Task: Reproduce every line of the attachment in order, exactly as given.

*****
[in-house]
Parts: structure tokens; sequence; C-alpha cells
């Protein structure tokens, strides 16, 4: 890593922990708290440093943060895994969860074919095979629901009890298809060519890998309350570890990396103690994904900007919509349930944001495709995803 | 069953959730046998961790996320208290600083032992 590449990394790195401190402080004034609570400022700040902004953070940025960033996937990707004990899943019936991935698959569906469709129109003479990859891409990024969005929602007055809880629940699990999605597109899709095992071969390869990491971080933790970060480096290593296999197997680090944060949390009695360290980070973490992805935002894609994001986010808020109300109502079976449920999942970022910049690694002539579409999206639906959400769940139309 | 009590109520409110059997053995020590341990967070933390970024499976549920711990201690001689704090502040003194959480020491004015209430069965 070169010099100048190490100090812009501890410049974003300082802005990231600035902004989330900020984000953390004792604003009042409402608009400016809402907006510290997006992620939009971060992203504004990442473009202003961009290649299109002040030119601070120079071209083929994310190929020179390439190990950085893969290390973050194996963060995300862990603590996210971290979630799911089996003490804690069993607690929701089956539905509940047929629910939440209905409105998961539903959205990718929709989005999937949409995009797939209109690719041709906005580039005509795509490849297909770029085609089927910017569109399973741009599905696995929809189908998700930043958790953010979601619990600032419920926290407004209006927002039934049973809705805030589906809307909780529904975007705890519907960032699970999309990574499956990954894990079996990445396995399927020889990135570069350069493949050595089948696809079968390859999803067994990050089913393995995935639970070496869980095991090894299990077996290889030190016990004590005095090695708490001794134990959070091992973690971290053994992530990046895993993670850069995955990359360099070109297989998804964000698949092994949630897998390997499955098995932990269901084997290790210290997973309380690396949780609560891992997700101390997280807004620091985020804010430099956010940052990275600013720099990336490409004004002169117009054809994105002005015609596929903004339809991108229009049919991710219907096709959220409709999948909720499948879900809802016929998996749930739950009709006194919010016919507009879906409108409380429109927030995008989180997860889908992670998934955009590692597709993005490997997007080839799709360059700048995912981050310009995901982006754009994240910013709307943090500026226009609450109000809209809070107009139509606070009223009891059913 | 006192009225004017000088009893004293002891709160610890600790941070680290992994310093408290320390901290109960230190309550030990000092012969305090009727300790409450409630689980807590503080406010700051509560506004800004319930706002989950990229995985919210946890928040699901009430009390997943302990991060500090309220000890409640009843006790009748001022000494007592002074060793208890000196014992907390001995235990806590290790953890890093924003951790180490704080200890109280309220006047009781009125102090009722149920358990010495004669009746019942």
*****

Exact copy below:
[in-house]
Parts: structure tokens; sequence; C-alpha cells
């Protein structure tokens, strides 16, 4: 890593922990708290440093943060895994969860074919095979629901009890298809060519890998309350570890990396103690994904900007919509349930944001495709995803 | 069953959730046998961790996320208290600083032992 590449990394790195401190402080004034609570400022700040902004953070940025960033996937990707004990899943019936991935698959569906469709129109003479990859891409990024969005929602007055809880629940699990999605597109899709095992071969390869990491971080933790970060480096290593296999197997680090944060949390009695360290980070973490992805935002894609994001986010808020109300109502079976449920999942970022910049690694002539579409999206639906959400769940139309 | 009590109520409110059997053995020590341990967070933390970024499976549920711990201690001689704090502040003194959480020491004015209430069965 070169010099100048190490100090812009501890410049974003300082802005990231600035902004989330900020984000953390004792604003009042409402608009400016809402907006510290997006992620939009971060992203504004990442473009202003961009290649299109002040030119601070120079071209083929994310190929020179390439190990950085893969290390973050194996963060995300862990603590996210971290979630799911089996003490804690069993607690929701089956539905509940047929629910939440209905409105998961539903959205990718929709989005999937949409995009797939209109690719041709906005580039005509795509490849297909770029085609089927910017569109399973741009599905696995929809189908998700930043958790953010979601619990600032419920926290407004209006927002039934049973809705805030589906809307909780529904975007705890519907960032699970999309990574499956990954894990079996990445396995399927020889990135570069350069493949050595089948696809079968390859999803067994990050089913393995995935639970070496869980095991090894299990077996290889030190016990004590005095090695708490001794134990959070091992973690971290053994992530990046895993993670850069995955990359360099070109297989998804964000698949092994949630897998390997499955098995932990269901084997290790210290997973309380690396949780609560891992997700101390997280807004620091985020804010430099956010940052990275600013720099990336490409004004002169117009054809994105002005015609596929903004339809991108229009049919991710219907096709959220409709999948909720499948879900809802016929998996749930739950009709006194919010016919507009879906409108409380429109927030995008989180997860889908992670998934955009590692597709993005490997997007080839799709360059700048995912981050310009995901982006754009994240910013709307943090500026226009609450109000809209809070107009139509606070009223009891059913 | 006192009225004017000088009893004293002891709160610890600790941070680290992994310093408290320390901290109960230190309550030990000092012969305090009727300790409450409630689980807590503080406010700051509560506004800004319930706002989950990229995985919210946890928040699901009430009390997943302990991060500090309220000890409640009843006790009748001022000494007592002074060793208890000196014992907390001995235990806590290790953890890093924003951790180490704080200890109280309220006047009781009125102090009722149920358990010495004669009746019942």